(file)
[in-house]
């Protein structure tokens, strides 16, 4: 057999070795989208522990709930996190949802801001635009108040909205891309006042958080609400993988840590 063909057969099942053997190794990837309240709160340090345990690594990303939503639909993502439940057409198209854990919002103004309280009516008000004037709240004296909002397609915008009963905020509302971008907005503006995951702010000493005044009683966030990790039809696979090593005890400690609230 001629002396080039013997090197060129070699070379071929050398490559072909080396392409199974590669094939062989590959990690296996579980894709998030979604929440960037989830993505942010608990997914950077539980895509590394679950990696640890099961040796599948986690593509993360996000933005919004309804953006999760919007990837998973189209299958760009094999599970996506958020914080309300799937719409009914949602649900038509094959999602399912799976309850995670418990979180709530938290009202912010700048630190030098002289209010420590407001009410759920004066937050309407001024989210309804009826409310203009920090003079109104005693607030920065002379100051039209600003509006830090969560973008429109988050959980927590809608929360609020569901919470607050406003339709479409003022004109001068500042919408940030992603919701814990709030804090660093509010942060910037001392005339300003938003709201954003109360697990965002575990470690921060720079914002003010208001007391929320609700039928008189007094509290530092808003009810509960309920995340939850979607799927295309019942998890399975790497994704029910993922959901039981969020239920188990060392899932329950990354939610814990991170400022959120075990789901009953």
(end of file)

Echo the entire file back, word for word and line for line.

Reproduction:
[in-house]
């Protein structure tokens, strides 16, 4: 057999070795989208522990709930996190949802801001635009108040909205891309006042958080609400993988840590 063909057969099942053997190794990837309240709160340090345990690594990303939503639909993502439940057409198209854990919002103004309280009516008000004037709240004296909002397609915008009963905020509302971008907005503006995951702010000493005044009683966030990790039809696979090593005890400690609230 001629002396080039013997090197060129070699070379071929050398490559072909080396392409199974590669094939062989590959990690296996579980894709998030979604929440960037989830993505942010608990997914950077539980895509590394679950990696640890099961040796599948986690593509993360996000933005919004309804953006999760919007990837998973189209299958760009094999599970996506958020914080309300799937719409009914949602649900038509094959999602399912799976309850995670418990979180709530938290009202912010700048630190030098002289209010420590407001009410759920004066937050309407001024989210309804009826409310203009920090003079109104005693607030920065002379100051039209600003509006830090969560973008429109988050959980927590809608929360609020569901919470607050406003339709479409003022004109001068500042919408940030992603919701814990709030804090660093509010942060910037001392005339300003938003709201954003109360697990965002575990470690921060720079914002003010208001007391929320609700039928008189007094509290530092808003009810509960309920995340939850979607799927295309019942998890399975790497994704029910993922959901039981969020239920188990060392899932329950990354939610814990991170400022959120075990789901009953």